Here’s a look at several sustainable ways that grad students can maximize their stipends or other income and cut costs in the process.

Find a roommate

Sharing a house or an apartment with others may have taken some getting used to as an undergraduate. By now, though, you’re probably a seasoned veteran. And that’s a good thing, since finding a roommate is still one of the best ways to save money.

As well as being able to write a smaller rent check every month, you may also want to divvy up utilities and split groceries. Consider using an app like Roomi to find someone who has similar attitudes toward noise and cleanliness, which can reduce tension down the road.

Catch the bus

Unlike your first college stint, you probably won’t be running back and forth between the far corners of your school’s campus to get to class. In grad school, you’ll probably spend most of your time in one or two buildings. A car, therefore, may not be essential. Instead, use a bike or hop on public transportation. Many schools offer subsidized transit passes to lighten the load on students’ finances.

Use student discounts

It can be disheartening to create a budget only to find that there isn’t much money left over for meals out or nights at the neighborhood bar. But if you take advantage of student discounts — and memorize that bar’s happy hour schedule — having a good time doesn’t have to put a major dent in your wallet.

From movie theaters to museums, many places offer student discounts. Although saving a couple of bucks may not seem like much, it’ll make a difference over time. This extra cash can then be put toward your future, either by eliminating debt or saving for retirement.

Tackle debt, save what you can

Only about 1 in 10 millennials say they feel “very confident” that they’ll have enough cash for retirement, according to a recent survey. If you’re worried about running out of money during your later years, consider starting to set aside some of your income now. A good amount to shoot for is about 10% of your monthly earnings.

You’ll also be doing your future self a huge favor by slashing as much credit card or student loan debt as possible. Also, do your best not to rack up any new consumer debt. Use your plastic only in emergencies.

The bottom line

Pursuing an advanced degree can be an incredibly rewarding experience, but not financially, at least not right away. It’s therefore essential to take advantage of all the breaks you can get, such as subsidized transportation passes and other student discounts. That way, the only thing you’ll graduate with is more knowledge, and not mountains of credit card debt.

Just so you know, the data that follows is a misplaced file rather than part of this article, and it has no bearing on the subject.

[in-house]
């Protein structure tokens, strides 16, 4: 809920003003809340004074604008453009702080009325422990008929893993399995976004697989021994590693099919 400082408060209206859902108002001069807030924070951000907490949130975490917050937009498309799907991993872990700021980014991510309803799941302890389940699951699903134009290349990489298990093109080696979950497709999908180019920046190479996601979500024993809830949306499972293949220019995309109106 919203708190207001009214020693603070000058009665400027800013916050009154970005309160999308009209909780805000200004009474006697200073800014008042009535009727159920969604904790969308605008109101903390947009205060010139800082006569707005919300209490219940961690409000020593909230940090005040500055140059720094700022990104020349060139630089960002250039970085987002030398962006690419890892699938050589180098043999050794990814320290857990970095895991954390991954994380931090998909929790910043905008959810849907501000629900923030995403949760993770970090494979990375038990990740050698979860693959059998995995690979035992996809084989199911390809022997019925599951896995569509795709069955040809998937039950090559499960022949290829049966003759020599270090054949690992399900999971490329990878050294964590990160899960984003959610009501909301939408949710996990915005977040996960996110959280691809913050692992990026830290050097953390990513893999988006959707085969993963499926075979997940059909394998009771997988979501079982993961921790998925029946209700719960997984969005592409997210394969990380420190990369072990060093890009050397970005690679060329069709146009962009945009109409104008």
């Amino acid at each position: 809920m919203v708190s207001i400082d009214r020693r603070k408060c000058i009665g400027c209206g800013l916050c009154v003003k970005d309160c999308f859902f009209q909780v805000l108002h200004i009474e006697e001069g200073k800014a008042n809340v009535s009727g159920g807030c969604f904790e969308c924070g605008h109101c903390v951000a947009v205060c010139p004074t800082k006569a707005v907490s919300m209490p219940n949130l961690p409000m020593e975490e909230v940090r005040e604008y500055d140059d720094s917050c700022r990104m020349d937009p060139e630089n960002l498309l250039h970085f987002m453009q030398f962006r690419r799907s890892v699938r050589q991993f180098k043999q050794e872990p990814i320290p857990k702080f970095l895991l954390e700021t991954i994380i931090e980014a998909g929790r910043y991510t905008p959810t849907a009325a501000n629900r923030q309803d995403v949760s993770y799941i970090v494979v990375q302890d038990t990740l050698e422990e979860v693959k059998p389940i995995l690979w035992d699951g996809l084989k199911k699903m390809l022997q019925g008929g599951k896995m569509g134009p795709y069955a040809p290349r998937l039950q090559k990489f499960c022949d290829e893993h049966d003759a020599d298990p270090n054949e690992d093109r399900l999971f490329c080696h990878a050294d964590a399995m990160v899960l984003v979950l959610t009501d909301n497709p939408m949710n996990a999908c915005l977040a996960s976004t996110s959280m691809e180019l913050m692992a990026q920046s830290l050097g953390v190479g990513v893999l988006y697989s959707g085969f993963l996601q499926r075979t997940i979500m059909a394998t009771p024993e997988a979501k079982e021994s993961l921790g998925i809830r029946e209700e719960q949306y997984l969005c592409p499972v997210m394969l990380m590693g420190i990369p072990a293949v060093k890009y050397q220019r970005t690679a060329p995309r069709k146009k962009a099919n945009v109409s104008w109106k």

Source: NerdWallet, Inc.


For more information about Graduate Loans and other student loans, visit the our student loans web page or our Student Choice website.

4 things you Need to be Ready to Replace


Woman Looking At Foam Coming Out From DishwasherIt seems like nothing is cheap these days. Dinner and a movie is probably close to a hundred bucks (if you’re eating a nice meal), a brake job can cost $350, and even mailing a letter costs much more than it did 20 years ago. If you’re not prepared for the rising cost of “stuff,” you need to be. According to Wise Bread online finance forum, here are four things that you need to be prepared to replace:

Tires: Replacing the tires on your car(s) can definitely do damage to your wallet. Those four tires probably will cost you between $900-$1,000. If you’re not ready when the time comes, you’re definitely going to feel the sting.

Major appliances: Fortunately, most appliances have a pretty decent lifespan, but when that clock runs out, it’s a good idea to be prepared. When was the last time you price-checked refrigerators, washers, or dryers? Sometimes, you can troubleshoot an appliance and fix it yourself for $50. Other times, you’re dropping a grand on a new appliance(s) that you weren’t planning on replacing.

A mattress: Most mattresses will last longer than the recommended 8 years to be replaced, but if your mattress starts causing you pain, there’s really only one way to fix it. You’ll have to open up your wallet and get a brand new one.

A vehicle: While replacing a blown-out tire can be painful, replacing a blown engine is way worse. If you find yourself on the side of the highway in a car that has given up on you, you don’t have too many options. Walking isn’t realistic for the vast majority of us, so a new (or used) replacement will have to be found.

No matter what you’re having to replace, it’s important that you have an emergency fund that is stocked and ready to go. You may not enjoy saving the money now, but you’ll be glad you did when your car is broken down on the side of the road.


Let Members 1st help you save for the unexpected with our Goal Savings accounts. Use these accounts to save for different wants and needs. Choose what you are saving for and name your account. Set the dollar amount and target date for your goal. Save, track and reach your goals!

For more information or assistance with any financial need, please call customer service at (800) 237-7288, visit our website, or visit one of our various branch locations.

m1-red-and-black-horizontal-logo

%d bloggers like this: